Bernie Sanders has been getting a bum rap from people who purport to be his fellow progressives. He’s been chastised for not supporting open borders: Totally open immigration, the Vermont senator told Vox’s Ezra Klein, was “a Koch brothers proposal” that would erode the “concept of the nation state.” He’s been accused of downplaying the effects of racism by emphasizing the effects of classism — a more valid criticism to which Sanders, after his initial, grumpy response to protesters last month, has responded more recently by highlighting the racism of many police practices. Some critics have added that Sanders's allegedly blinkered vision stems from his decades in nearly all-white Vermont, or from his admiration for the social democracies of nearly all-white Scandinavia, or from the purported racial blindness of social democracy itself.
To fault Sanders for failing to support open borders, however, is to hold him to a standard that no present-day elected official in any nation I know of has met. Like his fellow liberals and, polling shows, most Americans, Sanders supports offering citizenship to those immigrants, documented and not (excepting those who’ve committed serious crimes), who are already here, and stopping the efforts to deport them. Like most Americans, Sanders clearly supports the continuation of legal immigration.
But Sanders is on sound historical ground when he asserts that a permanent policy of open borders would have consequences that progressives would come to regret. It is a sad constant of human, and American, history that the solidarity needed to build workers’ organizations and social benefits waxes when people can overcome the divisions of ethnicity and tradition and wanes when they can’t. As Harvard historian Lizabeth Cohen documents in “Making a New Deal,” her study of Chicago workers in the decades between the world wars, those workers’ efforts to form industrial unions in 1919 failed in large degree due to divisions between the various immigrant communities, and between them and the native-born. Their efforts succeeded, however, in the late 1930s, once those immigrants and their children had been in the United States long enough to forge a more common culture with other immigrant and native-born groups. It’s not that those groups had abandoned their traditional identities, but, with the federal government all but shutting down immigration in 1924, the pull of tradition and the effects of ethnic insulation were no longer continually renewed. Indeed, one of the most sobering facts of U.S. history is that the great social legislation of the New Deal and its successors came forth during the 40-year period (1924-65) when a federal ban on most immigration reduced the percentage of foreign-born Americans to an all-time low.
It’s also true that the nations with the most extensive social rights and benefits, and the highest levels of social and economic equality, have been the Scandinavian social democracies — and that, as these nations have become home to immigrants from developing nations and refugees from the world’s war zones in recent years, they’ve each seen right-wing nativist parties spring up and claim between 15 and 20 percent of the vote. Then again, right-wing nativist parties have sprung up and done just about as well in virtually every European nation, even as the Tea Party has commanded an equivalent level of support in the United States.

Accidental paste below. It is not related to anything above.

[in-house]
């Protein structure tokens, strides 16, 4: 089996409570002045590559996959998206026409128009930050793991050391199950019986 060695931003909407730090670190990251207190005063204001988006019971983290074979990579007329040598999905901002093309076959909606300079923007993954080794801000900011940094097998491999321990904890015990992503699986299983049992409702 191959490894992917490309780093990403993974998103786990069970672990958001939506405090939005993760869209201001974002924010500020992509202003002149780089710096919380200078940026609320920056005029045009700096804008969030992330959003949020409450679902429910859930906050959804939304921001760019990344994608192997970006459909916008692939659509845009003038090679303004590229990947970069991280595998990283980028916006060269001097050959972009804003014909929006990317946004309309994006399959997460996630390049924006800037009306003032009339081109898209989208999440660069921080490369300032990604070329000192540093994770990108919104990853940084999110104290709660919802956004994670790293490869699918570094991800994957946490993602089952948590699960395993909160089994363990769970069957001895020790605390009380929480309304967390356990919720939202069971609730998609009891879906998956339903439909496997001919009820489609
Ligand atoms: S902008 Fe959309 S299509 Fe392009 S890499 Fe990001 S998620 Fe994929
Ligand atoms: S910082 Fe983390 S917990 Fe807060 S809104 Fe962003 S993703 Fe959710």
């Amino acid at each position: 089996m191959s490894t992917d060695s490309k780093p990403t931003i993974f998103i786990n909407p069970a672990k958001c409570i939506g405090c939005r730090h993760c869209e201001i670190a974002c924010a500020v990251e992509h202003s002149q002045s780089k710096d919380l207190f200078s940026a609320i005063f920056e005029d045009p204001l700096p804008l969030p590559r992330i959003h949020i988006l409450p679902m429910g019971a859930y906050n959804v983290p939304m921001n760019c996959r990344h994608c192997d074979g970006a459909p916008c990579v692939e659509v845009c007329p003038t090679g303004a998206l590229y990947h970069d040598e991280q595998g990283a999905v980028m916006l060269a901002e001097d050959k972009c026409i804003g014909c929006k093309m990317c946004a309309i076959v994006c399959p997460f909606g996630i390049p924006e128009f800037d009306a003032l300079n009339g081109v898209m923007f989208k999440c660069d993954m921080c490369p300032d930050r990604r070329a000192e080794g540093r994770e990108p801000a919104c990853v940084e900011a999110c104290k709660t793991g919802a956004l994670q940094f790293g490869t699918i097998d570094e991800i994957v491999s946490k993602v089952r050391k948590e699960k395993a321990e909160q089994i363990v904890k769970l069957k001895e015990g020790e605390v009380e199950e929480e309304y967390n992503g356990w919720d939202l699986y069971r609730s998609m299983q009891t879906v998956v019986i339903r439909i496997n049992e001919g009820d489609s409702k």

These developments can hardly be traced to the ostensible racial insensitivities of social democracy. Indeed, the social democratic parties’ commitment to racial equity has a long and storied history. The definitive New Deal-era indictment of white racism against African Americans was Swedish sociologist Gunnar Myrdal’s landmark study “An American Dilemma,” which laid the groundwork for the Supreme Court’s overturning of the doctrine of separate but equal. It was the Swedish social democrats who provided the first significant support from a Western nation to Nelson Mandela’s African National Congress, and who welcomed refugees to their shores well before the rest of Europe (while opposing open borders for economic reasons). Indeed, it’s the policies of the social democratic, socialist and labor parties of Europe — embracing immigrants into their ranks and supporting their eligibility for social benefits — against which Europe’s nativist right has risen.
Does diversity invariably dim progressive prospects? A survey of most large U.S. cities (and the largest state, California) today, where coalitions of minorities, immigrant groups and white progressives have come to power, suggests that it needn’t. Tellingly, though, those cities (and California) still have unions that are a force for cross-racial solidarity. In the absence of such institutions, as Bernie Sanders has cautioned us, our capacity for tribal resentment can bring us all down.